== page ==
While double opt-ins are not a requirement of the TCPA, the level of confirmation a double opt-in requires makes it the only practical way of meeting the law’s requirements. For more information, watch these videos.

 

Short Code Provisioning Best Practices

Now that you know how to be within your rights when text messaging consumers, it’s time to select your short code. Short code provisioning is the process of getting approvals from the wireless carriers to send and receive mobile messages on your short code—your brand’s 5- to 6-digit phone number used for text message marketing.

A shortcode can be provisioned for SMS messaging, MMS messaging, or both text marketing messaging types. To provision your short code, decide which kind of messaging you want to use at the beginning of the short code provisioning process: SMS or MMS. Recall that an SMS message is a plain-text message allowing 160 characters or less of text, including hyperlinks. An MMS message is a multimedia message that can contain copy, images, GIFs, hyperlinks, videos, and even sound files.

If a short code is provisioned only for an SMS blast, and a mobile marketer attempts to send an MMS message using that short code, the message will not send.

However, the reverse is possible. If you initially provision a short code for SMS messaging and eventually want to enable MMS messaging on that short code, you can. To do this, you’ll need to reprovision the short code with the wireless carrier for SMS and MMS messaging. The process to reprovision a short code can take 8 to 12 weeks and will most likely include re-provisioning fees.

Keep in touch with your mobile carriers and mobile operators. If something goes wrong on their end, your campaign is going to stall and become ineffective. Make sure your service providers (like Tatango) are stable and consistent—and meet their requirements as well.

 

Short Code Advertising Best Practices

Once you have provisioned your short code, you’re ready to start growing your SMS marketing subscriber lists and sending your SMS marketing campaigns. First things first: advertise your short code. Make sure your text message marketing campaigns are highly visible on your online digital marketing channels such as your website or social media platforms, as well as through traditional advertising channels such as in-store, television, radio, or print.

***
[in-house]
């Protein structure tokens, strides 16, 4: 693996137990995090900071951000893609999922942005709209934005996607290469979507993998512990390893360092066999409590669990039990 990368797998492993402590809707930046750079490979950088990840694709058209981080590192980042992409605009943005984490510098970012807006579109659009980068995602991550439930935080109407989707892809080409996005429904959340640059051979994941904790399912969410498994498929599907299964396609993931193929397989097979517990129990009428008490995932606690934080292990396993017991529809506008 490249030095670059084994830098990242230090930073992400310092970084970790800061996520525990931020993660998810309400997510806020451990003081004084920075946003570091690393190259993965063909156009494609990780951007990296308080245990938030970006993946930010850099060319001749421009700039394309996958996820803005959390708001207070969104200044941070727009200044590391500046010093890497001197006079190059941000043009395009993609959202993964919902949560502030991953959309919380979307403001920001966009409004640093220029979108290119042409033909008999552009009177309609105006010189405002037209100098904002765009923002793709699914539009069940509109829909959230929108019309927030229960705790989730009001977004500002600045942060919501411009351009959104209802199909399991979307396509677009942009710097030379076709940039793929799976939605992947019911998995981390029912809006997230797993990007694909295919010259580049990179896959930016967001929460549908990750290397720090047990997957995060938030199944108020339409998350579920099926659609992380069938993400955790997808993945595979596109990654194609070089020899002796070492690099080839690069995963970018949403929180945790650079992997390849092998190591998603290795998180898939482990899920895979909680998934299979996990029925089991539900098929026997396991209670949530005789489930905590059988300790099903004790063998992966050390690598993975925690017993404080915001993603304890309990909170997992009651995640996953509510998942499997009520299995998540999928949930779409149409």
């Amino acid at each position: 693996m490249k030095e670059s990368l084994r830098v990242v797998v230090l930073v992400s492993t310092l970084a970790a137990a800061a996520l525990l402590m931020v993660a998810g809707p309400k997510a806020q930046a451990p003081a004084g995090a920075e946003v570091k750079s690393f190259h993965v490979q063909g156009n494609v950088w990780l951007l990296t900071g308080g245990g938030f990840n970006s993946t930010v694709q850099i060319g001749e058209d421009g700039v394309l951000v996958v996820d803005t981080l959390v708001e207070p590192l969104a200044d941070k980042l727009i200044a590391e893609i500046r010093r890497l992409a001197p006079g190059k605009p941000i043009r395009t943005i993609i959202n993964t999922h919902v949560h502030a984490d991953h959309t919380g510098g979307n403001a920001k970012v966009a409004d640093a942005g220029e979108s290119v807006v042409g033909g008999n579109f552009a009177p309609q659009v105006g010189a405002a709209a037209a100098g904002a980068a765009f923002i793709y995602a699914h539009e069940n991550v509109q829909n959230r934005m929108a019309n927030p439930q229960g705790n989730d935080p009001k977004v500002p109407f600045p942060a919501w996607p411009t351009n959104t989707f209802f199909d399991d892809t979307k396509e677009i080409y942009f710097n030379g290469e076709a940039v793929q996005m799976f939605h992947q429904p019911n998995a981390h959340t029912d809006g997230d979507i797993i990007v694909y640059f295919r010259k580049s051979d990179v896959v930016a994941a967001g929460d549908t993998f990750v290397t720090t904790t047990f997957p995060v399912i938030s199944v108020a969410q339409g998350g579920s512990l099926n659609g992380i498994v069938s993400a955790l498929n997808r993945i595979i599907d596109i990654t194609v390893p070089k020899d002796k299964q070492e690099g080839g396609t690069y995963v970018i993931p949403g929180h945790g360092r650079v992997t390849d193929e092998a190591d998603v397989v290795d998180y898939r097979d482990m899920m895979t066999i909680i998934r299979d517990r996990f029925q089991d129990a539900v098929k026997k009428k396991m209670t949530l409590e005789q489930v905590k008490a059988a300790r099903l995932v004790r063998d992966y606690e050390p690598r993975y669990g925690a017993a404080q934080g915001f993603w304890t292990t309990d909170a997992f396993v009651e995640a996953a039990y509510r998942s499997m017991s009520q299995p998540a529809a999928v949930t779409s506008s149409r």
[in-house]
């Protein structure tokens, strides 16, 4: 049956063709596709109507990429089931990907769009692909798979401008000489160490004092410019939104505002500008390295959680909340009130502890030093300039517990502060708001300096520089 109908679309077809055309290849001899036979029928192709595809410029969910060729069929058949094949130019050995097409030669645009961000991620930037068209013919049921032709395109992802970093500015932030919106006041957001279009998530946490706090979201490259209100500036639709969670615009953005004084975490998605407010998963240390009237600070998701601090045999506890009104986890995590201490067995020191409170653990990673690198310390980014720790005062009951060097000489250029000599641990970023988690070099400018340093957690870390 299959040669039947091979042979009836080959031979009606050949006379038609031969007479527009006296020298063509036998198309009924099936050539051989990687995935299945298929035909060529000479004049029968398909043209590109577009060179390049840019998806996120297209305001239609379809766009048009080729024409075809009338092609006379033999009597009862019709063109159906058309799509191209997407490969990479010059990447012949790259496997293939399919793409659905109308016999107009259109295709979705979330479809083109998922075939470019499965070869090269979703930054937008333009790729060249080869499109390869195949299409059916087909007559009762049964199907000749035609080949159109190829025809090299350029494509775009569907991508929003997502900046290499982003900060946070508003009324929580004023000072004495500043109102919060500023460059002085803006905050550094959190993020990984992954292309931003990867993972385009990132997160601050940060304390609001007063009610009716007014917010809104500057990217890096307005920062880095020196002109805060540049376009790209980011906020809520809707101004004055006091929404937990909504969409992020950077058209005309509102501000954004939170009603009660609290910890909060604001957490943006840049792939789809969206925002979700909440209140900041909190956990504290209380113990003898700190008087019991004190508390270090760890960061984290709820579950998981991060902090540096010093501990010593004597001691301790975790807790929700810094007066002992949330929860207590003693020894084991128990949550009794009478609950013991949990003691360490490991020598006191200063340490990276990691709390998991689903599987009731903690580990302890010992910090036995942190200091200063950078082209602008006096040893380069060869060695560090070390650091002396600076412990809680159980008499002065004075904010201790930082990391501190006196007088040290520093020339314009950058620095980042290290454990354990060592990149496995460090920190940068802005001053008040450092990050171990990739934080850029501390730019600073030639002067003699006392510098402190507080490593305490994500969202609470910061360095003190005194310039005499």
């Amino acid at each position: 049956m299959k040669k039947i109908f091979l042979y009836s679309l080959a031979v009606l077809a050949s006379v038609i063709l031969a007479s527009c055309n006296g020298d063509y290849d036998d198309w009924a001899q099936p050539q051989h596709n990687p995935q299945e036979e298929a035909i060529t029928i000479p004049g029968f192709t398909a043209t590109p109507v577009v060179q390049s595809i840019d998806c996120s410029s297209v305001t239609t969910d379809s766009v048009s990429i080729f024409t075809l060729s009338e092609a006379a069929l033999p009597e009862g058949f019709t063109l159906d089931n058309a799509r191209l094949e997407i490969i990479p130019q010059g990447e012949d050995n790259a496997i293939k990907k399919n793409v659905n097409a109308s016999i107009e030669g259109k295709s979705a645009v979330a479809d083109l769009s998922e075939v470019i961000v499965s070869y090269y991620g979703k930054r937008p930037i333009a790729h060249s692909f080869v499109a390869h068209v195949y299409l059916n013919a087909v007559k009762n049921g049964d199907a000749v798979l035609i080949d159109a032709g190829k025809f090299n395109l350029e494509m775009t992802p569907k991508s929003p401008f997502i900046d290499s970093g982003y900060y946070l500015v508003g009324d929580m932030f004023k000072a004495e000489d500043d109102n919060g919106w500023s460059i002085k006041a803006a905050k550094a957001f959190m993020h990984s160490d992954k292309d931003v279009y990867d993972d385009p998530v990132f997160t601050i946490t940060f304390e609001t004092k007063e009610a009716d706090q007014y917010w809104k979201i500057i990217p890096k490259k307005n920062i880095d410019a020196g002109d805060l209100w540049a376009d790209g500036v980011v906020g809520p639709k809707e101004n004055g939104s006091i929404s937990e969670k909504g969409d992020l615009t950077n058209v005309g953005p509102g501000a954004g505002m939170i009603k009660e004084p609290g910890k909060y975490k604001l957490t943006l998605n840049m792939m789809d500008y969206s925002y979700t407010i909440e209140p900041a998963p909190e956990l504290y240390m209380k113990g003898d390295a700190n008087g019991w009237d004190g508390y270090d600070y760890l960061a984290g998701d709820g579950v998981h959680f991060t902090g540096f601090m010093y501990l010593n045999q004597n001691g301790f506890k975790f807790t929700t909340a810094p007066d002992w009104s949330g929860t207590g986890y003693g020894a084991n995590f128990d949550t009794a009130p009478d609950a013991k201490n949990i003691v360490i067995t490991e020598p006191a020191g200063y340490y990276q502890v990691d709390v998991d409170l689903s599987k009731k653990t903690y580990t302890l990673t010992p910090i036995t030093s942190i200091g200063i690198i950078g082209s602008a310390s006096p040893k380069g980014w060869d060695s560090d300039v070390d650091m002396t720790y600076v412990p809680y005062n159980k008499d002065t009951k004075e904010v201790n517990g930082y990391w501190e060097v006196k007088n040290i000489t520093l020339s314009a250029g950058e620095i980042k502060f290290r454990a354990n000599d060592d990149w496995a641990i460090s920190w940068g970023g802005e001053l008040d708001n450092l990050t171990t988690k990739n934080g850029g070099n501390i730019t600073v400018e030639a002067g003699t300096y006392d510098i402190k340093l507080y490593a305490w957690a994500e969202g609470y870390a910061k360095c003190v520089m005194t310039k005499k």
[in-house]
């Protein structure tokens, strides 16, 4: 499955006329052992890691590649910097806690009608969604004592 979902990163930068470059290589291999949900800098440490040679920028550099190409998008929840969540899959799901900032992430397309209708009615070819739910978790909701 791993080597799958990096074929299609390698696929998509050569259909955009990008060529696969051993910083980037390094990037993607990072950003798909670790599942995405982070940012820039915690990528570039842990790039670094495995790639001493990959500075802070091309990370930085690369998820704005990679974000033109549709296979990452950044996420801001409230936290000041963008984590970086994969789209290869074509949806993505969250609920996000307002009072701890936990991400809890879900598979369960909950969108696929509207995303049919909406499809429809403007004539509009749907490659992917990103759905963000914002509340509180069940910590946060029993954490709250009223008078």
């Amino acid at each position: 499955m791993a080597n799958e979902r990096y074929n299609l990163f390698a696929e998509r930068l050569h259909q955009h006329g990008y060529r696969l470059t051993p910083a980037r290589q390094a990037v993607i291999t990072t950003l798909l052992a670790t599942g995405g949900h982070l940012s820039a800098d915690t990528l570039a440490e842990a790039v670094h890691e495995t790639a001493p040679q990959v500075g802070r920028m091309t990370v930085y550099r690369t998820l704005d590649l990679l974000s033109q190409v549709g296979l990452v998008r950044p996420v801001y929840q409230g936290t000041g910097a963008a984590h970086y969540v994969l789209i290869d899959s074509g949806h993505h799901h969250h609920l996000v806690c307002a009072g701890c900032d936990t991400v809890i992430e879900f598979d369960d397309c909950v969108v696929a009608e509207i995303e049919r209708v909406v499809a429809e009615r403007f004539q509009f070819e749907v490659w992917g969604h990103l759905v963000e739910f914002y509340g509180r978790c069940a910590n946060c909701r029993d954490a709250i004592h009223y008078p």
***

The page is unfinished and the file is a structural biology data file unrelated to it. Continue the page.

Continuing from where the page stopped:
How to Create Compelling SMS Opt-In Incentives

The fastest way to grow your SMS campaign list is by offering the consumer an incentive in your advertisements and telling them that to receive the incentive, they must opt in. For example, you could advertise: “Buy one get one free when you join our SMS list.” An opt-in incentive builds your SMS phone numbers list faster, resulting in more revenue for your business because the more subscribers you have on your list, the more people can take advantage of your sales, coupons, and promotions.

Additionally, an estimated 90% of text messages are read within three minutes in a messaging app, whereas emails often sit as unread notifications long after a sale has ended. (This is also often the case with push notifications since users can disable them, something they can’t do with text messages.) The average SMS marketing click-through rate is 36%, proving that SMS marketing is a vastly more effective marketing channel to focus on growing.

 

How to Use the Correct Opt-In Disclosures

We recommend that all businesses offer some sort of opt-in incentive for sending out SMS marketing messages, especially if they want to grow their SMS list faster. That said, don’t mislead the customer when advertising your opt-in incentive or promotional message.

The exact wording of an opt-in advertisement is crucial. A retailer can’t just say something like, “Get 20% off your next purchase by texting us.” This is a misleading advertisement because consumers won’t be aware that to get 20% off their next purchase, they must opt in to receive promotional text messages from that business. If the retailer doesn’t disclose that, consumers will be opted into an SMS text message campaign without fully understanding, and the retailer will be in violation of the TCPA.

As a best practice, you should always disclose the following information to consumers wherever they’re opting into an SMS text marketing campaign:

“By participating, you agree to the terms & privacy policy {insert link} for recurring autodialed marketing messages from (insert business name) to the phone number you provide. No consent required to buy. Msg&data rates may apply.”

How to Use Checkboxes

If you’re promoting your SMS advertising campaigns on your website, some wireless carriers have recently created guidance around the use of checkboxes on web forms. Some website pop-ups and online forms invite consumers to provide a mobile phone number without disclosing that it will be used for SMS marketing messages. This isn’t a text message marketing best practice because it’s a violation of the TCPA.

As of April 2020, wireless carriers require that all opt-in checkboxes must be unchecked when a consumer initially lands on the page. This ensures that consumers have to check the box to clearly opt in to receive SMS marketing messages from a business. For more information, watch this video below.